With the Tokyo 2020 Olympic Games a mere two months away, organisers and the Japanese government are still discussing the possibility of having spectators at the Games. As reported by The Japan Times, a growing number of officials are in favour of allowing domestic fans at the Games if thorough anti-coronavirus measures are put in place.
Olympic organisers are scheduled to meet sometime in June to make a final decision on local spectators. While Prime Minister Yoshihide Suga is reportedly in favour of allowing spectators, some officials are leaning away from having spectators, arguing that barring fans will put less strain on the operations of the Games and allow for more focus on coronavirus countermeasures for athletes.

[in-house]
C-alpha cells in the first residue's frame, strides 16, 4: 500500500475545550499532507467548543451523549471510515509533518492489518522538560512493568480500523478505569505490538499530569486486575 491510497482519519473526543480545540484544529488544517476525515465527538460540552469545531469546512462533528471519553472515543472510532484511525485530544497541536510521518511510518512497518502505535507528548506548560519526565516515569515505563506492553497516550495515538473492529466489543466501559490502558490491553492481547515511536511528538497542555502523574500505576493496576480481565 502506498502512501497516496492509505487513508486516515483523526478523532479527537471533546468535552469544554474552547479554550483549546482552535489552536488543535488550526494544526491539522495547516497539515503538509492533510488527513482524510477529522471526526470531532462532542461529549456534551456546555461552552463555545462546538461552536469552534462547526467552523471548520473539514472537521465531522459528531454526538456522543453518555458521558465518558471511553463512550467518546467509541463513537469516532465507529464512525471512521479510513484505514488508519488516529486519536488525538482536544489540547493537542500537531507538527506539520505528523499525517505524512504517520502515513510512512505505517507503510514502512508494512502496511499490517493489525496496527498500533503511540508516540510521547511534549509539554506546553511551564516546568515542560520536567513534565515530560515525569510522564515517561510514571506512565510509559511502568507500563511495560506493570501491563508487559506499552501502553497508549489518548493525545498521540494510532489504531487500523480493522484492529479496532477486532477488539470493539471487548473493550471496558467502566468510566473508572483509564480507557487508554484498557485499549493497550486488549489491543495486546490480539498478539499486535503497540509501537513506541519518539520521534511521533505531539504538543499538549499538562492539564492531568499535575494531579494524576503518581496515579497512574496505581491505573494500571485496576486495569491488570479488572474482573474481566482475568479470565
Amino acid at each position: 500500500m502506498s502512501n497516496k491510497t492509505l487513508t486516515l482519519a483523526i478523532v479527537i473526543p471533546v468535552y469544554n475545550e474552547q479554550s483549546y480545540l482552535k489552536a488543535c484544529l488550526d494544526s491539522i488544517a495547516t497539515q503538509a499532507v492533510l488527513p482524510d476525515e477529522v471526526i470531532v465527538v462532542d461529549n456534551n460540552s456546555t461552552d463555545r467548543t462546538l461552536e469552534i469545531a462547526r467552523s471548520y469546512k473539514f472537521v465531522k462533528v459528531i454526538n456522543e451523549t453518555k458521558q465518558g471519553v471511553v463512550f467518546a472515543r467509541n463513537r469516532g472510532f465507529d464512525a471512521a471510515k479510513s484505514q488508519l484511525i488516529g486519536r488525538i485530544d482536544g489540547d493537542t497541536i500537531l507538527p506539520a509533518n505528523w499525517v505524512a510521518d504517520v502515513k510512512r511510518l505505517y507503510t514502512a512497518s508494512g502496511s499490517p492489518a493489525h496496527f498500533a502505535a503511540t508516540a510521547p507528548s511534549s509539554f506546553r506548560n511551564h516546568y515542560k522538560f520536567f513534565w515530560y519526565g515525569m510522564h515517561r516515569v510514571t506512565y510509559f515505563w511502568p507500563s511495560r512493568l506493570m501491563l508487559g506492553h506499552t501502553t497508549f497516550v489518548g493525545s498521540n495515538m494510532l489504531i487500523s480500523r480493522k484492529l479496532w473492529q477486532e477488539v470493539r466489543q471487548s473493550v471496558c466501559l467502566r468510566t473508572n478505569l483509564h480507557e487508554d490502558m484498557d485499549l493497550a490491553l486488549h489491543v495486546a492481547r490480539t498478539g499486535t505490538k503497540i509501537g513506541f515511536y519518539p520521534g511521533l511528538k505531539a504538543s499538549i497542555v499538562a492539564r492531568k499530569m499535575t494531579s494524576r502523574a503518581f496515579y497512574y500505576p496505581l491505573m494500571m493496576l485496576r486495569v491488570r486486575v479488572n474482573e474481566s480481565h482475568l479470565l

Moreover, if only a limited number of people will be allowed inside venues, then some kind of lottery to determine which ticket holders can attend will most likely be necessary. However, the article notes that time is running out for organisers to make a final call and put such a system in place.
Olympic organisers are planning to implement Covid-19 safety measures based on three key policies: cutting the number of people coming into Japan from abroad, careful restrictions on participant behaviour and a full review of the medical system. Within this framework, there are plans to conduct 50,000 to 60,000 Covid-19 tests per day for athletes and Olympic workers.
The report also states that having no spectators at Games events will remain a last-minute option if the Covid-19 situation continues to escalate.
You can see all our updates on how the Covid-19 pandemic will affect the Tokyo 2020 Games here.
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